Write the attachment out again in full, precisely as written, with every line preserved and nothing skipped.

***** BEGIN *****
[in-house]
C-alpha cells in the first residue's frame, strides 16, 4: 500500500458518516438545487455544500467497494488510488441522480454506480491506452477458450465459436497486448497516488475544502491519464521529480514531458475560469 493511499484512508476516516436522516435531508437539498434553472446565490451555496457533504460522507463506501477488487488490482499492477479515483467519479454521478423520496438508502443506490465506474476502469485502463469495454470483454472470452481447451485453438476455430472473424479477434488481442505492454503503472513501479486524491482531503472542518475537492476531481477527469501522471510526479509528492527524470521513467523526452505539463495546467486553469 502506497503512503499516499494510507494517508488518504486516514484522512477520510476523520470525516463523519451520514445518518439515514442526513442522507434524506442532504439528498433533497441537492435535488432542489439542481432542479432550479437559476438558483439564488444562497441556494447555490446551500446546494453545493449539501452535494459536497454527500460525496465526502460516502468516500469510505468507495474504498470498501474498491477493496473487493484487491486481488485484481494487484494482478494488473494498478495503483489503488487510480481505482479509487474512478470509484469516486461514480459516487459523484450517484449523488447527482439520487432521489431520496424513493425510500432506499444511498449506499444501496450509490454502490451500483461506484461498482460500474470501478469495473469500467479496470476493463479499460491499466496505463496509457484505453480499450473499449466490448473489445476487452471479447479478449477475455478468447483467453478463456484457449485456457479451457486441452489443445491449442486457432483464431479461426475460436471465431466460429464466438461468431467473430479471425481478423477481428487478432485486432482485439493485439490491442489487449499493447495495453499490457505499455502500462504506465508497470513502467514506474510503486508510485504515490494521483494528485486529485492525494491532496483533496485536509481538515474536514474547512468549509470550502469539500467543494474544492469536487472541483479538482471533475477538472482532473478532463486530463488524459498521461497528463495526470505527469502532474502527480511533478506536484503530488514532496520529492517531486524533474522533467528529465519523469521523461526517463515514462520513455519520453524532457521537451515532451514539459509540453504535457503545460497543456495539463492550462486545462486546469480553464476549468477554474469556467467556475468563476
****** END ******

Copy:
[in-house]
C-alpha cells in the first residue's frame, strides 16, 4: 500500500458518516438545487455544500467497494488510488441522480454506480491506452477458450465459436497486448497516488475544502491519464521529480514531458475560469 493511499484512508476516516436522516435531508437539498434553472446565490451555496457533504460522507463506501477488487488490482499492477479515483467519479454521478423520496438508502443506490465506474476502469485502463469495454470483454472470452481447451485453438476455430472473424479477434488481442505492454503503472513501479486524491482531503472542518475537492476531481477527469501522471510526479509528492527524470521513467523526452505539463495546467486553469 502506497503512503499516499494510507494517508488518504486516514484522512477520510476523520470525516463523519451520514445518518439515514442526513442522507434524506442532504439528498433533497441537492435535488432542489439542481432542479432550479437559476438558483439564488444562497441556494447555490446551500446546494453545493449539501452535494459536497454527500460525496465526502460516502468516500469510505468507495474504498470498501474498491477493496473487493484487491486481488485484481494487484494482478494488473494498478495503483489503488487510480481505482479509487474512478470509484469516486461514480459516487459523484450517484449523488447527482439520487432521489431520496424513493425510500432506499444511498449506499444501496450509490454502490451500483461506484461498482460500474470501478469495473469500467479496470476493463479499460491499466496505463496509457484505453480499450473499449466490448473489445476487452471479447479478449477475455478468447483467453478463456484457449485456457479451457486441452489443445491449442486457432483464431479461426475460436471465431466460429464466438461468431467473430479471425481478423477481428487478432485486432482485439493485439490491442489487449499493447495495453499490457505499455502500462504506465508497470513502467514506474510503486508510485504515490494521483494528485486529485492525494491532496483533496485536509481538515474536514474547512468549509470550502469539500467543494474544492469536487472541483479538482471533475477538472482532473478532463486530463488524459498521461497528463495526470505527469502532474502527480511533478506536484503530488514532496520529492517531486524533474522533467528529465519523469521523461526517463515514462520513455519520453524532457521537451515532451514539459509540453504535457503545460497543456495539463492550462486545462486546469480553464476549468477554474469556467467556475468563476